For Illinois caretakers, raises are hard to come by
On the second night of the NFL draft, an Oakland Raiders pick from 40 years ago sat in a one-story house in Des Plaines with a wheelchair ramp out front, a home he's both lived and worked in for 12 years.
Dozens of millionaires would be newly minted via the draft.
But on that Friday evening, Gregory Mathis, the Raiders' 15th pick in 1974, planned to watch the Chicago Blackhawks playoff hockey game with the residents of the house as part of his $10.70-an-hour job.
Six people with disabilities live at the home, called Cambridge House for the quiet Des Plaines street where it sits. Mathis is charged with taking care of them for the afternoon, overnight and early the next morning. He charts their progress, prepares meals, cleans up, and helps them bathe and use the bathroom.
Mathis, 62, has received $1.70 in raises in a dozen years for his work. His pay reflects stagnant state funding for agencies like his employer, Avenues to Independence, an issue that demonstrates how the political give and take in this month's state budget battle can hang over daily life.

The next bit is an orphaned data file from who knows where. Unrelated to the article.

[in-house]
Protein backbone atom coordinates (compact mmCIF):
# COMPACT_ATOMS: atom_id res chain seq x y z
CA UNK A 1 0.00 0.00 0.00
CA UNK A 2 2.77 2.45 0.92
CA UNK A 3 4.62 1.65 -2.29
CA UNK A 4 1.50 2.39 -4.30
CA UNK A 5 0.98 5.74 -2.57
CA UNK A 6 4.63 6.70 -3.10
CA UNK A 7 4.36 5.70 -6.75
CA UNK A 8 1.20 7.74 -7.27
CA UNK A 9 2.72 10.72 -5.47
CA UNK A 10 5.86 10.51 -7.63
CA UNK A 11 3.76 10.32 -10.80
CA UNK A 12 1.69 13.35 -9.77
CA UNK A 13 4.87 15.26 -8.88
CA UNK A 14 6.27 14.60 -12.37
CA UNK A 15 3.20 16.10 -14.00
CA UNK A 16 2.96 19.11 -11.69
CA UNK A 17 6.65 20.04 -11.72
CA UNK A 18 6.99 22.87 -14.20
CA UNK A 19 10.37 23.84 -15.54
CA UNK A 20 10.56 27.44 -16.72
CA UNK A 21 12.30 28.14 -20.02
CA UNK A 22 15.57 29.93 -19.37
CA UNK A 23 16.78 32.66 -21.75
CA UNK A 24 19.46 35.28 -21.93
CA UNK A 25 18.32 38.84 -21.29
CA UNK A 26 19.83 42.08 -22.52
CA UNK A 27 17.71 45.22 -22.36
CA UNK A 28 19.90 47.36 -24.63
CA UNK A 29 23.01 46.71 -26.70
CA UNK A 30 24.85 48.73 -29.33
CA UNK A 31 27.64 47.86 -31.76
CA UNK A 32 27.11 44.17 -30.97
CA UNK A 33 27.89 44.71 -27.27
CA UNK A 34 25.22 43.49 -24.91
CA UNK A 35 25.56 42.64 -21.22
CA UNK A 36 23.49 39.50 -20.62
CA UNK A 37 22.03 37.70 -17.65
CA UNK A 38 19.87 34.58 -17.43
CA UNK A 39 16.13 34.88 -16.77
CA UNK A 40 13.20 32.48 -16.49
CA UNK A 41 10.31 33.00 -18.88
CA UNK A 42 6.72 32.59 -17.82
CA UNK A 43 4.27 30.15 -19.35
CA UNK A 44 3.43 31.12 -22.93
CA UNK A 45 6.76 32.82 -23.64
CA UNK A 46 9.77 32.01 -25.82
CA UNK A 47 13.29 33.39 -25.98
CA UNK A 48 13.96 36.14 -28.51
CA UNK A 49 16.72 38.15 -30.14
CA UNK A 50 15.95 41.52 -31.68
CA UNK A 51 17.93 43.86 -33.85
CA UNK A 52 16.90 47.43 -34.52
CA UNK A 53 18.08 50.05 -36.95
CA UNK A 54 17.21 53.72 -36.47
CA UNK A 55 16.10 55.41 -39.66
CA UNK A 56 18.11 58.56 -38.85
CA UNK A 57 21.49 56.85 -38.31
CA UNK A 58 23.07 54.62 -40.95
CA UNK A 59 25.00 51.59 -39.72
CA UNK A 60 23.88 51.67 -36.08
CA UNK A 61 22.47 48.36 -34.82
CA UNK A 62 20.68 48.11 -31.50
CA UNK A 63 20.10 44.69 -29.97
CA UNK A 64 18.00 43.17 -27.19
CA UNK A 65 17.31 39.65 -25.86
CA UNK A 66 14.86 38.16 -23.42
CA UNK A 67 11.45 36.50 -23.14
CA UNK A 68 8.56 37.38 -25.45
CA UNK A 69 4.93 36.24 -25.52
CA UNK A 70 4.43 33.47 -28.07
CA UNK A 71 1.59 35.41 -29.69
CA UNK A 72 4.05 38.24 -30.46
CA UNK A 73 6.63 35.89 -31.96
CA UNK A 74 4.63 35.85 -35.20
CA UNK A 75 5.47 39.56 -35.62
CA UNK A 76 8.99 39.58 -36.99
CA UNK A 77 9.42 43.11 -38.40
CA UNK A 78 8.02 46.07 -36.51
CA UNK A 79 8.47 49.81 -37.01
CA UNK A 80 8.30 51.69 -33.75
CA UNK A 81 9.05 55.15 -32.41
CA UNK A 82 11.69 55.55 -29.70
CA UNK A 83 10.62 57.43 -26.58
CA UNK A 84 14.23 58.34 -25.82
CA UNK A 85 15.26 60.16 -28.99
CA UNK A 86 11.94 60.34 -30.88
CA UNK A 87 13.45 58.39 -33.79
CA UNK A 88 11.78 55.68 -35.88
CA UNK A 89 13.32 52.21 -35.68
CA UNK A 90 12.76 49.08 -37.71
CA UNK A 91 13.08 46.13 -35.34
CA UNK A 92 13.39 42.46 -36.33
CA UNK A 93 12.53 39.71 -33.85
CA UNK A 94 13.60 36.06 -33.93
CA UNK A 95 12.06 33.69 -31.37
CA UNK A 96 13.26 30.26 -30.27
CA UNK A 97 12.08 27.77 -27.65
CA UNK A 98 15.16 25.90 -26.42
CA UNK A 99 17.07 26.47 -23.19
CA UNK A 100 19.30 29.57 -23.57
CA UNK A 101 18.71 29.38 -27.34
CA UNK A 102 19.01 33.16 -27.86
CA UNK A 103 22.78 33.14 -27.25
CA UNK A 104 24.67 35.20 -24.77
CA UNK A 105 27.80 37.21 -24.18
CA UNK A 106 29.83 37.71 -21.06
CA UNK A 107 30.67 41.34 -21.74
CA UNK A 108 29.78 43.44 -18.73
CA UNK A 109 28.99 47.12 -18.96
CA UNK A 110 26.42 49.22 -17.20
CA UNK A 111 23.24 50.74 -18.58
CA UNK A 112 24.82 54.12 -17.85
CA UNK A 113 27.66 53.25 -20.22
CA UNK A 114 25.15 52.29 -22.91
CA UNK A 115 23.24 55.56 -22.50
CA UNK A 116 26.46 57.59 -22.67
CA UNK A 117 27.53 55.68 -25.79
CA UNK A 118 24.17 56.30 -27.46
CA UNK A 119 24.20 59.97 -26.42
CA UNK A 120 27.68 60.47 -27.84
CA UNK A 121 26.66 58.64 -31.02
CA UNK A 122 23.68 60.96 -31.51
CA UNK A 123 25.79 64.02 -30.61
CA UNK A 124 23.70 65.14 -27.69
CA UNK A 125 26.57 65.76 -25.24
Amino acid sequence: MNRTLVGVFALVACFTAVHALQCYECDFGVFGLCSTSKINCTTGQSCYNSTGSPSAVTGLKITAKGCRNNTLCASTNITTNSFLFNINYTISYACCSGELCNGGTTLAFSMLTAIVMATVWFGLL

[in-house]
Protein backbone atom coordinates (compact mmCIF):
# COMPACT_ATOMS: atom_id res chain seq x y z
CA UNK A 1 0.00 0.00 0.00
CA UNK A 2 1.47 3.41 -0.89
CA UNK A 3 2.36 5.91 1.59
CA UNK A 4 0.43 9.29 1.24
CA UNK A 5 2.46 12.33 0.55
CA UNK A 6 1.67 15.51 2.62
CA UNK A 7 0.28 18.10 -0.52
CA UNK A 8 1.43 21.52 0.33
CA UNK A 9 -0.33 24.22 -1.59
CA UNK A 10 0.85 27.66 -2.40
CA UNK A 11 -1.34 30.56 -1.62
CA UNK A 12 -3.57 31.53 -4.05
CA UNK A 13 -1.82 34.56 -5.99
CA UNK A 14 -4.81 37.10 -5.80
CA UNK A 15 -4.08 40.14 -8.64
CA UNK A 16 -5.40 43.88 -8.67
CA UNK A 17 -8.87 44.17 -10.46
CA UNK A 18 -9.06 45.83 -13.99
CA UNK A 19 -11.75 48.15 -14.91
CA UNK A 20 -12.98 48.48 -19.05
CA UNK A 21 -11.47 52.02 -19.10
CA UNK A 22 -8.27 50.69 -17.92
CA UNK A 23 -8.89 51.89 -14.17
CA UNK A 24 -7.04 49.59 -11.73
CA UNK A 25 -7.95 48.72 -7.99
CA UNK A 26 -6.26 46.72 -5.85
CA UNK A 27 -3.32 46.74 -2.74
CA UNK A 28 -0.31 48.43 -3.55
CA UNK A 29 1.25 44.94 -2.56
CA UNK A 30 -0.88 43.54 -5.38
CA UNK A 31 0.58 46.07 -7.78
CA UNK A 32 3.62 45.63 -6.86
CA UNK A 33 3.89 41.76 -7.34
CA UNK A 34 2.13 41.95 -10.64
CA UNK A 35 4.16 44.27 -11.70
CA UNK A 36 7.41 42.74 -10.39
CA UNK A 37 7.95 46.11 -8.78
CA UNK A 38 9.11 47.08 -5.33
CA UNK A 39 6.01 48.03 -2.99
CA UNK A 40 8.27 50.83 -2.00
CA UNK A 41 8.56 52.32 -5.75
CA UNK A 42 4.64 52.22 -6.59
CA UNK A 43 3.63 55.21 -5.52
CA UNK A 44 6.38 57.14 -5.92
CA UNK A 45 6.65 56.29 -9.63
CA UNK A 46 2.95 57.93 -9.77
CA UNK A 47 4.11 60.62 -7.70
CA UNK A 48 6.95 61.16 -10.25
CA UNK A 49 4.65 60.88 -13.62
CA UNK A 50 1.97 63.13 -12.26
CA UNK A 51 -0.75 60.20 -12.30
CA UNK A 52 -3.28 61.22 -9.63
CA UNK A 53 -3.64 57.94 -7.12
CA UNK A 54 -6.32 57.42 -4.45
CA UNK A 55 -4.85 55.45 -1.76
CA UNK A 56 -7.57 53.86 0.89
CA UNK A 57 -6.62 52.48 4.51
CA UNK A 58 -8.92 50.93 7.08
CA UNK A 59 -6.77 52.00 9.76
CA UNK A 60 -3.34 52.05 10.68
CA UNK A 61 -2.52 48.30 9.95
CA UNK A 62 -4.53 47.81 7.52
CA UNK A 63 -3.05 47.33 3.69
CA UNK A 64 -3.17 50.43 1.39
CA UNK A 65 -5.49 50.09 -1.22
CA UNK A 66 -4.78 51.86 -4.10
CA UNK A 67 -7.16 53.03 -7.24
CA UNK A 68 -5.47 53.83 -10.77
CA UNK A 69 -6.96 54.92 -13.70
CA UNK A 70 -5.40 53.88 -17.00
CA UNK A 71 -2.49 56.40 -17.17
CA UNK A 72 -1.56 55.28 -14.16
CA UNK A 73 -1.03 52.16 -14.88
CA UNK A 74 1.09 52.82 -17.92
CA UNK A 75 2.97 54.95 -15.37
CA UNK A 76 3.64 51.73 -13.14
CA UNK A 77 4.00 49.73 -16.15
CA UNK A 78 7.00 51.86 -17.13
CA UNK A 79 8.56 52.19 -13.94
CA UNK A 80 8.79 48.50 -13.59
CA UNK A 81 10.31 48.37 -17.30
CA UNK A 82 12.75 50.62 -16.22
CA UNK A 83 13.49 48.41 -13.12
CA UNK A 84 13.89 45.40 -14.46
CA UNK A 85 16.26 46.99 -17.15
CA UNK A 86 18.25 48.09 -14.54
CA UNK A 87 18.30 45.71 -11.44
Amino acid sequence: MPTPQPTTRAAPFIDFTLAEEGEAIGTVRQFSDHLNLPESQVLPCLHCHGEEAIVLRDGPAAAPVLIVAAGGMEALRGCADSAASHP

The path to financial stability -- and eventually more money for key services -- is a source of partisan disagreement. Democrats want to extend a 2011 income tax hike and keep the revenue that comes with it. Republicans say Democrats presided over the state's descent into debt and argue lower tax rates and economic growth will lead to more money for the state.
Mathis, a native Chicagoan and social-work major who went to school on a football scholarship, says he gets by fine now that his son is grown. Still, he says, it doesn't make sense that lawmakers wouldn't prioritize the care of people who can't help themselves.
"If they respected us, the money would come," Mathis said. "It's almost like they devalue (people in need) more than they devalue us."
Illinois pays agencies like Avenues to Independence for the work their staffs do. The amount spent on the program across the state hasn't increased since 2007.
So workers' pay largely has stalled, too.
Workers who do similar jobs but work directly for the state at institutions for the disabled make as much as 50 percent more, with benefits and a pension. But Gov. Pat Quinn has worked to shift the task of caring for people with disabilities to community settings like Cambridge House instead of institutions.